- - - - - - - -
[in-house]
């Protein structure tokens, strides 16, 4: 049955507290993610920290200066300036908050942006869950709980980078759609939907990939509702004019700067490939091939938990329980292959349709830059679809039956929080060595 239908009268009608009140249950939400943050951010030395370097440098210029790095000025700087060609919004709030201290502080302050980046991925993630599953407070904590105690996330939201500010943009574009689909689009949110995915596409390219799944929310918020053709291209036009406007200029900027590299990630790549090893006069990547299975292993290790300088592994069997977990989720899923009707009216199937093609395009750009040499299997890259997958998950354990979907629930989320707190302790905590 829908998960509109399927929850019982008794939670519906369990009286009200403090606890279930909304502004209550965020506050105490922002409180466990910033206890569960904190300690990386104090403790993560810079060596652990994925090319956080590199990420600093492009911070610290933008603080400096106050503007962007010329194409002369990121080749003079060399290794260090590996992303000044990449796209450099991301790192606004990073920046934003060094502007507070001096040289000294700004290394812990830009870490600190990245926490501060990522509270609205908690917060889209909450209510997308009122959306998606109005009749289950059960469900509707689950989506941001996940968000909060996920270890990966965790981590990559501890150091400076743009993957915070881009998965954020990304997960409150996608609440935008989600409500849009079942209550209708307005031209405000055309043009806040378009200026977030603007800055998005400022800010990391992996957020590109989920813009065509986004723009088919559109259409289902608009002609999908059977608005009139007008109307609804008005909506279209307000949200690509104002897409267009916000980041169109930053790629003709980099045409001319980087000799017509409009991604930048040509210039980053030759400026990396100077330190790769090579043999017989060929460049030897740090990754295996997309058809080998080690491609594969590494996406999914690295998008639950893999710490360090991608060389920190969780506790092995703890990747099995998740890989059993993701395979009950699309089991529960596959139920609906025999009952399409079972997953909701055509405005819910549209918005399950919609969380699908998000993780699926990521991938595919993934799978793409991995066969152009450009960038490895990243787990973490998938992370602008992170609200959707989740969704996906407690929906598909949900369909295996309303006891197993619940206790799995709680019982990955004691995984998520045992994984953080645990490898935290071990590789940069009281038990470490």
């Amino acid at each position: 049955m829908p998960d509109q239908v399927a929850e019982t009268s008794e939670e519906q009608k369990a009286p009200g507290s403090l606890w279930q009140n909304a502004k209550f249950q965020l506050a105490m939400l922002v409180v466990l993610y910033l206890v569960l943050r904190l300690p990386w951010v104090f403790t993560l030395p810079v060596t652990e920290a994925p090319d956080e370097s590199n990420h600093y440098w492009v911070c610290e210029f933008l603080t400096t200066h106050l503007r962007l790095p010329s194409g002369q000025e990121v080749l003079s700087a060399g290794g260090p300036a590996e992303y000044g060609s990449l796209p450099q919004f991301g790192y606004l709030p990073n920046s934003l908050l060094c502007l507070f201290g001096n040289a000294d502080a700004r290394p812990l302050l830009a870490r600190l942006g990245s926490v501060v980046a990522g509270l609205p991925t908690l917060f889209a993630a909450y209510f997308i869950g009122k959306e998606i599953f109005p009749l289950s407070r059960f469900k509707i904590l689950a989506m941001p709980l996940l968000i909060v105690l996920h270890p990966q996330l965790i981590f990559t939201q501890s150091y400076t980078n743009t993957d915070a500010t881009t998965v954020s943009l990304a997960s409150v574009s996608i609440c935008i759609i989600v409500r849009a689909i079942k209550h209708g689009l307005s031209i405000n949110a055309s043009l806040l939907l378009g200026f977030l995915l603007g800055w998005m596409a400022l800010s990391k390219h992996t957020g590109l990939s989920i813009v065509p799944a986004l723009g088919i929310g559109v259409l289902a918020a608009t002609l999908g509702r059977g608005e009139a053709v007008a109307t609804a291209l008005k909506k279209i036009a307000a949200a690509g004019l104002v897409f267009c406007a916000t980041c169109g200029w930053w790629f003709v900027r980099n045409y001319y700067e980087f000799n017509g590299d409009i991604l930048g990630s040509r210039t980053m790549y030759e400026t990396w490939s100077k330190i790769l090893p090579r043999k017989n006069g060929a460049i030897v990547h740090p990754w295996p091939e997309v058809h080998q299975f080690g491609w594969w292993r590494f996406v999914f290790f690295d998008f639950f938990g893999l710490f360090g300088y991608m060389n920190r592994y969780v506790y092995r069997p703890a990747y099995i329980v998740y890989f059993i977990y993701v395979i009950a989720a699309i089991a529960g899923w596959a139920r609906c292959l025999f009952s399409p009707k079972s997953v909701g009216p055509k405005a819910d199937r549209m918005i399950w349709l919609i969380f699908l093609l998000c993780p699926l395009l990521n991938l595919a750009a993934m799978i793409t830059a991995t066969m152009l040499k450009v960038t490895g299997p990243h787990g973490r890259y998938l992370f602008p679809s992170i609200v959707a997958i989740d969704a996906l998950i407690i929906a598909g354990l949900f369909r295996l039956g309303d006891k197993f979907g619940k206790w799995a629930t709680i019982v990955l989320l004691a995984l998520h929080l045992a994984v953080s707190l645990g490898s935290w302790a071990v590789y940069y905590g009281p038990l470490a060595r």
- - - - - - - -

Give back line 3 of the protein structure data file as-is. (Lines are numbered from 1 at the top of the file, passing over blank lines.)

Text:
């Amino acid at each position: 049955m829908p998960d509109q239908v399927a929850e019982t009268s008794e939670e519906q009608k369990a009286p009200g507290s403090l606890w279930q009140n909304a502004k209550f249950q965020l506050a105490m939400l922002v409180v466990l993610y910033l206890v569960l943050r904190l300690p990386w951010v104090f403790t993560l030395p810079v060596t652990e920290a994925p090319d956080e370097s590199n990420h600093y440098w492009v911070c610290e210029f933008l603080t400096t200066h106050l503007r962007l790095p010329s194409g002369q000025e990121v080749l003079s700087a060399g290794g260090p300036a590996e992303y000044g060609s990449l796209p450099q919004f991301g790192y606004l709030p990073n920046s934003l908050l060094c502007l507070f201290g001096n040289a000294d502080a700004r290394p812990l302050l830009a870490r600190l942006g990245s926490v501060v980046a990522g509270l609205p991925t908690l917060f889209a993630a909450y209510f997308i869950g009122k959306e998606i599953f109005p009749l289950s407070r059960f469900k509707i904590l689950a989506m941001p709980l996940l968000i909060v105690l996920h270890p990966q996330l965790i981590f990559t939201q501890s150091y400076t980078n743009t993957d915070a500010t881009t998965v954020s943009l990304a997960s409150v574009s996608i609440c935008i759609i989600v409500r849009a689909i079942k209550h209708g689009l307005s031209i405000n949110a055309s043009l806040l939907l378009g200026f977030l995915l603007g800055w998005m596409a400022l800010s990391k390219h992996t957020g590109l990939s989920i813009v065509p799944a986004l723009g088919i929310g559109v259409l289902a918020a608009t002609l999908g509702r059977g608005e009139a053709v007008a109307t609804a291209l008005k909506k279209i036009a307000a949200a690509g004019l104002v897409f267009c406007a916000t980041c169109g200029w930053w790629f003709v900027r980099n045409y001319y700067e980087f000799n017509g590299d409009i991604l930048g990630s040509r210039t980053m790549y030759e400026t990396w490939s100077k330190i790769l090893p090579r043999k017989n006069g060929a460049i030897v990547h740090p990754w295996p091939e997309v058809h080998q299975f080690g491609w594969w292993r590494f996406v999914f290790f690295d998008f639950f938990g893999l710490f360090g300088y991608m060389n920190r592994y969780v506790y092995r069997p703890a990747y099995i329980v998740y890989f059993i977990y993701v395979i009950a989720a699309i089991a529960g899923w596959a139920r609906c292959l025999f009952s399409p009707k079972s997953v909701g009216p055509k405005a819910d199937r549209m918005i399950w349709l919609i969380f699908l093609l998000c993780p699926l395009l990521n991938l595919a750009a993934m799978i793409t830059a991995t066969m152009l040499k450009v960038t490895g299997p990243h787990g973490r890259y998938l992370f602008p679809s992170i609200v959707a997958i989740d969704a996906l998950i407690i929906a598909g354990l949900f369909r295996l039956g309303d006891k197993f979907g619940k206790w799995a629930t709680i019982v990955l989320l004691a995984l998520h929080l045992a994984v953080s707190l645990g490898s935290w302790a071990v590789y940069y905590g009281p038990l470490a060595r």